How to live a sustainable van life

How to live a sustainable van life
For many people living in a van, part of the reason they choose to do so is to live a more sustainable lifestyle.
Van life forces you to reduce everything you own to fit in a tiny space a fraction of the size of a house. As well as reducing the belongings that you own and making you really think about each and every item that you purchase, it also helps you to reduce your personal carbon footprint.
Your power can come largely from solar and the space that you’re heating in winter is tiny, so you’ll only need to use a fraction of the power you would in a conventional bricks-and-mortar home.
But what else can vandwellers do to reduce their impact whilst living in a van? We wanted to share some ideas and ways of living from our own experiences on how you can live van life sustainably.
Travel slow
When you live in a van, the biggest part of your personal carbon footprint is likely to be your travel. As electric vehicle’s are relatively new and don’t quite have the mileage required by campervans yet, most van conversions are based on petrol or diesel vehicles. So one of the biggest ways you can reduce your impact is by travelling slowly. If you spend days or even weeks in one area rather than driving hundreds of miles each day, not only will you use a fraction of the diesel, but it will also allow you the opportunity to really appreciate and absorb the areas you are travelling to.
This is our favourite way of travelling - we like to spend at least a couple of weeks in each area that we visit, and sometimes we even spend a couple of months in one area if we love it so much! For us this is a very relaxing way to travel and it allows us to get to know the area and the locals which feels very special.
If you want to take this to the next level, Google Maps has just released an update to show the lowest carbon route for car journeys, so when you’re planning your route to your next stop, simply turn this option on and you can reduce your footprint even further.
Eat a plant based diet
One of the biggest contributors to your personal carbon footprint is what you eat - whilst a meat eater’s diet produces on average between 2.5-3.3 tonnes of carbon dioxide per year, a vegetarian diet is closer to 1.7 tonnes, and a vegan diet only 1.5 tonnes. This means that by reducing the amount of meat you consume and eating a more plant based diet, you can reduce the impact you’re having on the planet.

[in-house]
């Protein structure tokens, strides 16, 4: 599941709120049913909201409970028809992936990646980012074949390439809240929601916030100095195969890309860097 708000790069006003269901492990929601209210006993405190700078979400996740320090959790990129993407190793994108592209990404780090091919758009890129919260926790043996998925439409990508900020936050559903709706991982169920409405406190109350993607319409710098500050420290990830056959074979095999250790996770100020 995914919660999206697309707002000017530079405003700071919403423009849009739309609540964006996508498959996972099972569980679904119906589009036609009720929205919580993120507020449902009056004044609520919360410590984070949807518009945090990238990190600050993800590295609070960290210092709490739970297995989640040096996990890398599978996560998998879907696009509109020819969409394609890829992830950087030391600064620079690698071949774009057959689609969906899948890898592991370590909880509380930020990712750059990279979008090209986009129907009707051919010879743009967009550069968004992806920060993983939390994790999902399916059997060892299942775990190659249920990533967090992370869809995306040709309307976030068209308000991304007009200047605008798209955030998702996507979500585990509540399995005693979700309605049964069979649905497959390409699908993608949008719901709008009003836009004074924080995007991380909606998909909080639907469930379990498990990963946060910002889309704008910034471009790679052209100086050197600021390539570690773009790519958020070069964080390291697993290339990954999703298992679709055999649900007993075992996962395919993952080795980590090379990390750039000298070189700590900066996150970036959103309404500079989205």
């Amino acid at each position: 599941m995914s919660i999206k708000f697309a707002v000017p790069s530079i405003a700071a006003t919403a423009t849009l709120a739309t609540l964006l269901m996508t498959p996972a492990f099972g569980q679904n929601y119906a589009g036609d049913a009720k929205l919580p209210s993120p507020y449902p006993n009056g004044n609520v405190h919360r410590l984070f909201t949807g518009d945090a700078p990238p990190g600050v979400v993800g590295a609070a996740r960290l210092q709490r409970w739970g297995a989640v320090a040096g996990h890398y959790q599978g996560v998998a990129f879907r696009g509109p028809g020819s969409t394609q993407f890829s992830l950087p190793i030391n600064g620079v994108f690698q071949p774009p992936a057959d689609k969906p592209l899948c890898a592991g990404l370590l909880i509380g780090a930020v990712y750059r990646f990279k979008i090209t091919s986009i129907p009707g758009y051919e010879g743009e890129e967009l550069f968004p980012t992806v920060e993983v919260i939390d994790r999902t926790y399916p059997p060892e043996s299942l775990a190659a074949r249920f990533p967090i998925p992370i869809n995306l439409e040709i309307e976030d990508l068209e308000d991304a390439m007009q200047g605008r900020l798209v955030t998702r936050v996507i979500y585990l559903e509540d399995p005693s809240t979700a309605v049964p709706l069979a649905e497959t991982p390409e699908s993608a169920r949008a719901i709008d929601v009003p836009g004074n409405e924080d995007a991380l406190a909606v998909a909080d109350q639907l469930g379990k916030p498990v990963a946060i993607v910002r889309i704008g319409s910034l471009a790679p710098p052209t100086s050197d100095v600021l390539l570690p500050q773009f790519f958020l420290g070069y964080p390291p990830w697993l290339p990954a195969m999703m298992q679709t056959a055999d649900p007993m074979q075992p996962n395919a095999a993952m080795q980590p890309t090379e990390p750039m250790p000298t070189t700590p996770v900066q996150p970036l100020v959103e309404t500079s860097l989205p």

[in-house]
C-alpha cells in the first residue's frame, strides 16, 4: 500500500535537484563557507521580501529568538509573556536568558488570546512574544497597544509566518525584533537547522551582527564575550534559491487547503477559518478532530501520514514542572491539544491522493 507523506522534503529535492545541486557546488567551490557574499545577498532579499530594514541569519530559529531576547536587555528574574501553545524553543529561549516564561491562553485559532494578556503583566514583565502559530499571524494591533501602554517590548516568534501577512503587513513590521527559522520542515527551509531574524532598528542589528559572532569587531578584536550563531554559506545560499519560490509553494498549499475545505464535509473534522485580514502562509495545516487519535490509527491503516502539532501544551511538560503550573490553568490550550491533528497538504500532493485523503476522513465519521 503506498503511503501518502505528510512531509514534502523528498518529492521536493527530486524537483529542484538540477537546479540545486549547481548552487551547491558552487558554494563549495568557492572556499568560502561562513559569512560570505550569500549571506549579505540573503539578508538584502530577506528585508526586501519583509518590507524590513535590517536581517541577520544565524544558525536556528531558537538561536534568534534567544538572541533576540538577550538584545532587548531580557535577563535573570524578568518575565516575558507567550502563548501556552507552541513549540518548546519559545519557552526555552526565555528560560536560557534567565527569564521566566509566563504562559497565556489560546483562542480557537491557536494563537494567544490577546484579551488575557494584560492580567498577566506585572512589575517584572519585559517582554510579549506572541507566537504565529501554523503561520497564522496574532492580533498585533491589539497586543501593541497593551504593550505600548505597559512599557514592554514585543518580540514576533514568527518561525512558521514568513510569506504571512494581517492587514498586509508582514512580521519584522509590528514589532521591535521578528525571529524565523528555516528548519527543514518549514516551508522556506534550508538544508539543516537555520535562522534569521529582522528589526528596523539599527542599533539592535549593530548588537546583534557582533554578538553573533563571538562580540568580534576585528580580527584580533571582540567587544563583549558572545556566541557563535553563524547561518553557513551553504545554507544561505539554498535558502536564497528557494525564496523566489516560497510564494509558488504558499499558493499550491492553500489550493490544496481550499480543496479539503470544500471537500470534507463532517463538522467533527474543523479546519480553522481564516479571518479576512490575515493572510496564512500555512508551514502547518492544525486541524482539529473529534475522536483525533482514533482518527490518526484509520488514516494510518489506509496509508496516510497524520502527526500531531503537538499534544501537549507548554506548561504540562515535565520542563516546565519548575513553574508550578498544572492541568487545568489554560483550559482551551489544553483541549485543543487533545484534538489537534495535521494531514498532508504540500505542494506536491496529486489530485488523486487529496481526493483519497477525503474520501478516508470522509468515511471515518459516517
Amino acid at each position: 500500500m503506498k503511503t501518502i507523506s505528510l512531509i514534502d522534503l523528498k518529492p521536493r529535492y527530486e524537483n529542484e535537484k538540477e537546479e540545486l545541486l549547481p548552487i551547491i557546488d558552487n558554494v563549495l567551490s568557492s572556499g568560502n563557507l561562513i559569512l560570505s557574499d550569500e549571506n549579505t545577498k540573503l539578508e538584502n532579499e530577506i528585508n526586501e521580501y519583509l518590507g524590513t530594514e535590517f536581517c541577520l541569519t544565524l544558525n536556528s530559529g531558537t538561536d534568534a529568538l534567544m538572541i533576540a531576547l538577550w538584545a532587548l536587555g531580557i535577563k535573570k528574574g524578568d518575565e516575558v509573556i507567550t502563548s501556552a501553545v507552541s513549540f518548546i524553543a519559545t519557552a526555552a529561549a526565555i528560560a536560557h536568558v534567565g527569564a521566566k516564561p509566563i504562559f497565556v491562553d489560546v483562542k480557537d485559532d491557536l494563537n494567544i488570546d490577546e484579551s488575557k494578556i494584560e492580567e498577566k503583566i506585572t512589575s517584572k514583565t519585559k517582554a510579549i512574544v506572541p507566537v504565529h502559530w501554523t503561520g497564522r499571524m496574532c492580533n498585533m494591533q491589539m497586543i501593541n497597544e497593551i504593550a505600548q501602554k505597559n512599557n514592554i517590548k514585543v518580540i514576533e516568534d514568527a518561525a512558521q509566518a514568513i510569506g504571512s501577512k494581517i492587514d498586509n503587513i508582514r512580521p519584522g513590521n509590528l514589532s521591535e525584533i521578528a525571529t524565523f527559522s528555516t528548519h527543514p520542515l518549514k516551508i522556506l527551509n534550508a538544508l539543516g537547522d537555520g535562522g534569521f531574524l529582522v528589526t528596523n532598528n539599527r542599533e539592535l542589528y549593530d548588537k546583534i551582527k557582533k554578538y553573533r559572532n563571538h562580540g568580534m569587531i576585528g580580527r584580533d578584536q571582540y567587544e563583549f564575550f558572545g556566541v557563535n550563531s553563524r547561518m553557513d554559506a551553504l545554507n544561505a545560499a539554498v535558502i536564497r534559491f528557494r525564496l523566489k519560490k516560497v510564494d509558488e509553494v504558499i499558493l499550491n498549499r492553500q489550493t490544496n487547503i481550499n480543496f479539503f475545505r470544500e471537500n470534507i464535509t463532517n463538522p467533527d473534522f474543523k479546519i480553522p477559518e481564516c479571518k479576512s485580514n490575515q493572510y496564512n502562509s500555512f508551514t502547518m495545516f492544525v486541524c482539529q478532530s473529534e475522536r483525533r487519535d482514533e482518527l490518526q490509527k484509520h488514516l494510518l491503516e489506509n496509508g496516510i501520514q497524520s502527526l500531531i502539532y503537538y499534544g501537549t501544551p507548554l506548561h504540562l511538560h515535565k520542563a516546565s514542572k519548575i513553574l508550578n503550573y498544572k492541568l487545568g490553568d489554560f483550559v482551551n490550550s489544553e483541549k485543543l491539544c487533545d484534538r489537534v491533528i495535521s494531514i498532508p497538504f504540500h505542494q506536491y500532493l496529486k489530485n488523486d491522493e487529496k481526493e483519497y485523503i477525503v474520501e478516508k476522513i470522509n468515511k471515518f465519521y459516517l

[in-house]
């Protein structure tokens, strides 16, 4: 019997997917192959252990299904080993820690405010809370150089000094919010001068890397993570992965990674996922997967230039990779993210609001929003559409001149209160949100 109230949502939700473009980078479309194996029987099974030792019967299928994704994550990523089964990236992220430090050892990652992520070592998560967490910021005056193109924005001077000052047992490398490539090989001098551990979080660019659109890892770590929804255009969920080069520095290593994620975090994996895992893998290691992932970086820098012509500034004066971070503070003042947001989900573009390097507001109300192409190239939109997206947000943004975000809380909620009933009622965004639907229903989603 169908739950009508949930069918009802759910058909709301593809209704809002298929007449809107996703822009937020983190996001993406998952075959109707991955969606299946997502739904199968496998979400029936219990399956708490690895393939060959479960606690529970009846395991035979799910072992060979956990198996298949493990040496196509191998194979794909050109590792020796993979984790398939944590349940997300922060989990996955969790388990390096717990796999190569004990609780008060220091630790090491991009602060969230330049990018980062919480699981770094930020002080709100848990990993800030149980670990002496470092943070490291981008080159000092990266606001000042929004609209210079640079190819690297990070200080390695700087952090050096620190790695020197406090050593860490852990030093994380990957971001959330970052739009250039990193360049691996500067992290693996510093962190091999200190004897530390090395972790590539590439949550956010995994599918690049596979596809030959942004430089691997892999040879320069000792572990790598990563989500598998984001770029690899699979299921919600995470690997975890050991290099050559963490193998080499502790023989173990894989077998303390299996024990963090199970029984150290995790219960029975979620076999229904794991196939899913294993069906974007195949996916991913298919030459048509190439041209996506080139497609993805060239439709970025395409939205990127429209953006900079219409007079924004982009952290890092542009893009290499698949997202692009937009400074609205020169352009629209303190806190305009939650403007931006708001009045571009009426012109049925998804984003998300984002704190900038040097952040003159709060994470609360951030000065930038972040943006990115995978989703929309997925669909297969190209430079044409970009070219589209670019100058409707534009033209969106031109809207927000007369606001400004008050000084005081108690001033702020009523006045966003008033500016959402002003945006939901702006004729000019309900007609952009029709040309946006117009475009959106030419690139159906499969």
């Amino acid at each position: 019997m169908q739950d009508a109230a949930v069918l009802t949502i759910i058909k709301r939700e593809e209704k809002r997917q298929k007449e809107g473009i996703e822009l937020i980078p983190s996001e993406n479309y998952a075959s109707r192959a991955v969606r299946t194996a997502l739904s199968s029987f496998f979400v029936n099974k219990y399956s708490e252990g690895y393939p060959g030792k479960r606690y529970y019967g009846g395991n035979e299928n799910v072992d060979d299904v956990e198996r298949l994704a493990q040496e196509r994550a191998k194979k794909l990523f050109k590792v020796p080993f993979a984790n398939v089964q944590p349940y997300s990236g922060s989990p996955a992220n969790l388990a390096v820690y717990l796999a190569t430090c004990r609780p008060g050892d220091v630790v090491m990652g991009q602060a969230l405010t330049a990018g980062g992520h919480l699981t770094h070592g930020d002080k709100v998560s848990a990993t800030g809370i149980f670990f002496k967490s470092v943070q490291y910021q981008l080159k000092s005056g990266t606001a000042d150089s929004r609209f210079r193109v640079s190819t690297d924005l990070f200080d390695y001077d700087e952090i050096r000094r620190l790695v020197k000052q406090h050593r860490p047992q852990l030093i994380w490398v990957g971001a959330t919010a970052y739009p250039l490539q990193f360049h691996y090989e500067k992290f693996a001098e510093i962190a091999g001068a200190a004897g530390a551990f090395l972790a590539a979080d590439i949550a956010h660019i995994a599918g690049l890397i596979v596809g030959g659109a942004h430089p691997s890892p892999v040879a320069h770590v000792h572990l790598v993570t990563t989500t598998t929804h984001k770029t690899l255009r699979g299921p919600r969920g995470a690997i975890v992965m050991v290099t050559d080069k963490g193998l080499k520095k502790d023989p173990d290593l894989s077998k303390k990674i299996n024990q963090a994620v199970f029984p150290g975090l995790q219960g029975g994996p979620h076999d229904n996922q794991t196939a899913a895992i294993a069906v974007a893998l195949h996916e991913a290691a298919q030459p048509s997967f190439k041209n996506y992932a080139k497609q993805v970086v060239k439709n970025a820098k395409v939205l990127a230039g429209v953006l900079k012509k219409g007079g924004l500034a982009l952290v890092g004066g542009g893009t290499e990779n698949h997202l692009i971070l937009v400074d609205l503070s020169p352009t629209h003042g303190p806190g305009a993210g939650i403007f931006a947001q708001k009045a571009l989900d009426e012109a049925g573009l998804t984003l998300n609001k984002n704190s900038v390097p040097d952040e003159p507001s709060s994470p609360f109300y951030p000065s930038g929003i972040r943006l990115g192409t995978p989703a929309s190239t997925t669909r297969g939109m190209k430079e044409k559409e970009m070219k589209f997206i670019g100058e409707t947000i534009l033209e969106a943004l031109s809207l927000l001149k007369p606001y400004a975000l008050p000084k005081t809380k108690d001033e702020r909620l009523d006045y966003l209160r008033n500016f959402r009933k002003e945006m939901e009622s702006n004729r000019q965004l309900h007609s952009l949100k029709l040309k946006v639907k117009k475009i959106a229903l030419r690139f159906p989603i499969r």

Van life also allows you to live a slower pace of life, so for us this has given us the opportunity to eat more plant based meals as we have the time to research recipes and make sure we’re still getting the nutrients we need from each meal.
Buy locally
Shopping locally helps you to support the communities you travel to. Rather than shopping in large supermarkets, finding local fruit and veg shops or little bakeries gives back to the areas you’re enjoying. These sorts of shops also tend to have more plastic free options and higher quality produce, so it’s usually a win-win!
Wash your clothes by hand
A household washing and tumble drying a load of laundry on average once per week would create 125kg of carbon dioxide per year. If you swap the washing machine and tumble dryer for a Scrubba wash bag and wash your clothes by hand, as well as saving the CO2e you’ll use a lot less water in the process too which is also good for the planet! The Scrubba wash bag allows you to wash a few items of clothing at a time, so it’s best to use it little and often when living in a van, and when the sun is shining so you can hang your clothes outside to dry.
Reduce & recycle
Trying to reduce your single use plastic usage can help to protect our planet’s oceans and reduce items going to landfill. As we previously mentioned, shopping at local stores can help you to do this, and it’s a good idea to have a few reusable bags and containers in your van to refill. We’ve found having a couple of big IKEA bags in the van for when we do a big shop is really useful! For anything you can’t avoid, make sure to recycle as much as possible so that any waste going to landfill is at an absolute minimum.
We hope you found our tips for sustainable van life useful, and that they can help you make some small adjustments to the way you live to help you live more sustainably!
About the authors
Charlie and Dale have been living in their self-converted van Ringo for the past 9 months, travelling slowly through the UK and Europe, working remotely on the road and climbing whenever they can. They fund their travels by selling their book, The Van Conversion Bible, and by designing campervan electrical systems for other self-build van converters with their service Nomadic Energy.
You can read more about their travels on their website or their Instagram page: